The "laboratory" method of education, begun by John Dewey at Columbia University, was advanced by the late 40's and early 50's to National Training Laboratories.  The first (national) "laboratory," begun in Bethel Maine, in 1947, was based upon the works of Marxist such as Kurt Lewin and J. L. Moreno (two Marxists who came to America from Europe in the late 20's and early 30'), who advancing Marxism through the use of psychology (placing the child's pleasure-pain spectrum, i.e. his opinion , i.e. how he "feels" and what he "thinks" in the 'moment,' as well as his desire for approval from the other students, i.e. being "positive" over and therefore against the parent's authority) in the classroom, not only advance Marxist ideology (the negation of the father's authority, i.e. the negation of that which is "negative," i.e. the father's commands, rules, facts, and truth) in the children, but advancing Marxist ideology in the adults, i.e. the teachers, the administration, the staff, the community, and the parents as well.


for an overview of their history link to ntl.org

Kenneth Benne's second book on the National Training Laboratories was THE LABORATORY METHOD OF CHANGING AND LEARNING THEORY AND APPLICATION.  The "Cookbook on humans" (Phil Ring), i.e. Human Relations in Curriculum Change, edited by Kenneth Benne is key to any understanding of the NTL's, their 'purpose,' and methods used to initiate and sustain 'change.'  During the late 40s and early 50s with grants from the Carnegie Corporation the NTL "developed a national headquarters and a year-round program as a part of the Division of Adult Education of the National Education Association."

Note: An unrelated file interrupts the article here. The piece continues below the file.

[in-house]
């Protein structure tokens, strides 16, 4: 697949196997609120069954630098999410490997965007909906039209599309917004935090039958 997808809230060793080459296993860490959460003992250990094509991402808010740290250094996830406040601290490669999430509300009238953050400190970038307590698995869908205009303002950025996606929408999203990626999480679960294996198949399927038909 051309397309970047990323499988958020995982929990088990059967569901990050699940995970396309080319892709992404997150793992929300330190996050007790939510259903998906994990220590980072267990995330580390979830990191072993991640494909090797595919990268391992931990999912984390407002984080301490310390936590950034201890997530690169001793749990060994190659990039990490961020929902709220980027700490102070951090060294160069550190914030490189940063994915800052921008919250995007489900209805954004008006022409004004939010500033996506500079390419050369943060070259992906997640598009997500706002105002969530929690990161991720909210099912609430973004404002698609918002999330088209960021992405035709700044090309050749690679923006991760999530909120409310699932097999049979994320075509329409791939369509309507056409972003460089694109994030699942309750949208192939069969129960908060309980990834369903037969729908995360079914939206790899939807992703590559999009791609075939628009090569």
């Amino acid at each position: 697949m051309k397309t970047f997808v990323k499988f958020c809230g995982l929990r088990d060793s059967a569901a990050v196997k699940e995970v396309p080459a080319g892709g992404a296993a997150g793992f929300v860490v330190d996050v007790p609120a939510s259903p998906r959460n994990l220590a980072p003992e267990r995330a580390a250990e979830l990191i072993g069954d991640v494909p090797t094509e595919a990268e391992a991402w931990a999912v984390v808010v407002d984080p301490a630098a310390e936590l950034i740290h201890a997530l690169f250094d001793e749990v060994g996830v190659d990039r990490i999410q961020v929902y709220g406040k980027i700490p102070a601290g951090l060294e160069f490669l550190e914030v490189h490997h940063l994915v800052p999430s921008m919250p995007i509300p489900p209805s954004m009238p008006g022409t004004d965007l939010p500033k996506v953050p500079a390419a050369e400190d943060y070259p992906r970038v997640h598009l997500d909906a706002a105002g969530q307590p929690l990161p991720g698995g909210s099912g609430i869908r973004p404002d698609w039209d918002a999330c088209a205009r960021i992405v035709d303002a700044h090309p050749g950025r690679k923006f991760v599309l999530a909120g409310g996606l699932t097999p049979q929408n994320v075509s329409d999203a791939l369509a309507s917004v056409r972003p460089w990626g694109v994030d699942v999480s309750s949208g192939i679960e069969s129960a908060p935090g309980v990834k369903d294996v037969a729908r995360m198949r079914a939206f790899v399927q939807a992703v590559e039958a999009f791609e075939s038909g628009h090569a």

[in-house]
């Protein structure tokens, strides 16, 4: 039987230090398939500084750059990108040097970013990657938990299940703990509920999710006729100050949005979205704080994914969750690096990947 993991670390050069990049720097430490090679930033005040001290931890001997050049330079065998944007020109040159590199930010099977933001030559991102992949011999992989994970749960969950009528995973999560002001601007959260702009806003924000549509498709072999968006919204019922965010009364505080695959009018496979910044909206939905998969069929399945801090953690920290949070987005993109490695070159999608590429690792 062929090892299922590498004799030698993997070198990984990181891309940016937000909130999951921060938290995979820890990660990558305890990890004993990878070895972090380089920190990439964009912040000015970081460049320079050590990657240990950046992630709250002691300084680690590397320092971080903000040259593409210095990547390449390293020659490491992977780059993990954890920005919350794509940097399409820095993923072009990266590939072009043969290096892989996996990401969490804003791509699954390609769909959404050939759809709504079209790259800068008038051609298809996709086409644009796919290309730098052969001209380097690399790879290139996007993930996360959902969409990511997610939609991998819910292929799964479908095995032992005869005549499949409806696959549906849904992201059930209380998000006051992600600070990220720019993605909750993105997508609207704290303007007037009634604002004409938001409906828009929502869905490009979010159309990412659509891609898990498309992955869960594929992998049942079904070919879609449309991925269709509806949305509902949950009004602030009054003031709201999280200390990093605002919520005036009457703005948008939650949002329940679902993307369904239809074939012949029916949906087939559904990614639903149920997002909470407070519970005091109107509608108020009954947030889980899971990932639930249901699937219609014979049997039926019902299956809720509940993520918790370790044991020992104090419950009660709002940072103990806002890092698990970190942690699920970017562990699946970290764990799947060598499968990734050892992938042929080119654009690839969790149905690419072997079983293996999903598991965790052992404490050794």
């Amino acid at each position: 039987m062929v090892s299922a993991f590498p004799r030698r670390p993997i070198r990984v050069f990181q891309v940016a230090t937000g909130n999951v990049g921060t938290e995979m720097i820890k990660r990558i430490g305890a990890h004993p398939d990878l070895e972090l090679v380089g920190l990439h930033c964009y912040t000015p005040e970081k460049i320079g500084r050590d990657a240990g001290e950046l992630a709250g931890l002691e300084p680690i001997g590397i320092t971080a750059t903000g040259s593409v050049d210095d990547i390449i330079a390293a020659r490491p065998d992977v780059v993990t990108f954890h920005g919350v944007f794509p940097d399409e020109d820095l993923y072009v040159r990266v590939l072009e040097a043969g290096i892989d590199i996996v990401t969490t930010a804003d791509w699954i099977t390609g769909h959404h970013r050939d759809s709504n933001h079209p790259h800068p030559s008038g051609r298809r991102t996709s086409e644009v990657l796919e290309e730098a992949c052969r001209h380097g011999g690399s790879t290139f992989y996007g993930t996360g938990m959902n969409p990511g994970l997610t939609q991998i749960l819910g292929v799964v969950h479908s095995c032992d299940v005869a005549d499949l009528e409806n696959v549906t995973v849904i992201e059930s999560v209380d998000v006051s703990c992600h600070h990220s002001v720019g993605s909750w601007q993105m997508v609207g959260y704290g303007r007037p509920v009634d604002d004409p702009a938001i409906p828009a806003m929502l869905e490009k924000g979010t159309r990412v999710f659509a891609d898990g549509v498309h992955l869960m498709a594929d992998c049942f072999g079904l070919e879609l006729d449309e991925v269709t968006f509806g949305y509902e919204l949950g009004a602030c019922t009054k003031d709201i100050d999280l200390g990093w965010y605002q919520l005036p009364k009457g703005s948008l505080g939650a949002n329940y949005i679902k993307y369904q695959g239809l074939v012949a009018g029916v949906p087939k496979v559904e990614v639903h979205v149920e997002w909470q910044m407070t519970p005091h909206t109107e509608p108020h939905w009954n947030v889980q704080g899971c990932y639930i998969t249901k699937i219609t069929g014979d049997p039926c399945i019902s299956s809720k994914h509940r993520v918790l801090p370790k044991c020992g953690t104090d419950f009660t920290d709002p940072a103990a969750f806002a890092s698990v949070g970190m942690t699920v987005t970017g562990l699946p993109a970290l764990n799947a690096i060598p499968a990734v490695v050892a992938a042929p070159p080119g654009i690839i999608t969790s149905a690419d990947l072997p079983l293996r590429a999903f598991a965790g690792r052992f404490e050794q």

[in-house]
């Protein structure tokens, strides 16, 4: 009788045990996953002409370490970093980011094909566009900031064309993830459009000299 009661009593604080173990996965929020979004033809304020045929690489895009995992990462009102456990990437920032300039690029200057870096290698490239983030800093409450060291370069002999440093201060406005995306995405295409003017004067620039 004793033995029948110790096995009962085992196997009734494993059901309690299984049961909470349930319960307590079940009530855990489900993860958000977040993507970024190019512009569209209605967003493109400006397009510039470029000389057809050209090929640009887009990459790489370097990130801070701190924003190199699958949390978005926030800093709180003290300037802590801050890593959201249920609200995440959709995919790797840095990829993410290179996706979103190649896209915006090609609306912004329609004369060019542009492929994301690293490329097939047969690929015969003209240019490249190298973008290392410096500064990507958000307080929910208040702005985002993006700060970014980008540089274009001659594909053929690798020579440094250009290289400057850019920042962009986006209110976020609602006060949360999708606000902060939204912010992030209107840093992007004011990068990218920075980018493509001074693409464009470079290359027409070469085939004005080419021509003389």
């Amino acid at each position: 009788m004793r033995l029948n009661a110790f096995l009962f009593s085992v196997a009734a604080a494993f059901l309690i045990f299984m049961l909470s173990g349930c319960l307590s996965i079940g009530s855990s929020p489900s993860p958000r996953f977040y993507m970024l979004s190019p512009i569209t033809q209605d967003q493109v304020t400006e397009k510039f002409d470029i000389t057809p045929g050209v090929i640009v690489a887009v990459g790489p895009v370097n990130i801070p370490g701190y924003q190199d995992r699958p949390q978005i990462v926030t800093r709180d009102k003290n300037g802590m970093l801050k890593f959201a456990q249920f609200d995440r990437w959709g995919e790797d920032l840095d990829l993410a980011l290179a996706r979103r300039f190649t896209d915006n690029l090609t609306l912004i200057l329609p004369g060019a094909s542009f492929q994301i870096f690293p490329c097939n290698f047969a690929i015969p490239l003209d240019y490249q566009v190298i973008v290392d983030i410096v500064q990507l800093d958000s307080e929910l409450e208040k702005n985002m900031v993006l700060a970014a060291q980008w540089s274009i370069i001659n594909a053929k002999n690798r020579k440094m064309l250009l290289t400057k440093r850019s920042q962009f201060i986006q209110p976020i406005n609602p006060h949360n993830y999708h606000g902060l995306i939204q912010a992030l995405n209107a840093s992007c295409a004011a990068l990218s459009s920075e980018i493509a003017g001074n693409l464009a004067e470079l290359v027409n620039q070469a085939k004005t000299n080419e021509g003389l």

1952 – Western Training Lab

1956 – Management Work Conference Church Workers Conference (National Council of Churches)

1957 – Key Executive Lab

1959 – Educator's Lab

1960 – Community Workers Lab & Higher Education Lab

1963 – Adult Education Division split from NEA-NTL

1964 – European Institute for Trans-national Studies in Group and Organizational Development

1965 – Presidents' Conference for presidents of major industries and businesses

1968 – The Australian Institute of Human Relations . . . etc.

Jane Howard in her book Please Touch:  A Guide Tour of the Human Potential Movement (McGraw-Hill, NY, 1970) gives an extended list of organizations, and Who's Who that were involved with the NTL's up to 1970.  Called T-groups (Training groups) and following the encounter groups of the NTL, Howard writes "the human potential groups were striving to reacquaint us with the ‘affective domain,' and help us to be less ‘cognitive.'"  Small groups were the key to the movement's success.  Administrators and faculty as well as students were the main target to be exposed to "affective education," otherwise known as "sensitivity training."

  "Growth Centers," (like Esalen, etc.) she wrote "began as a West Coast phenomenon.  The more conservative groups organized much earlier in the East" (Bethel).  The Growth Centers' "most prestigious founders" were Maslow and Rogers and ranged from their "Basic Encounter Workshop" at the Western Behavioral Sciences Institute in La Jolla to "Nude Encounter Therapy" sessions (blessed by Dr. Maslow) in Los Angeles.  Warren Bennis stated "There is no sacredness to anything, including encounter."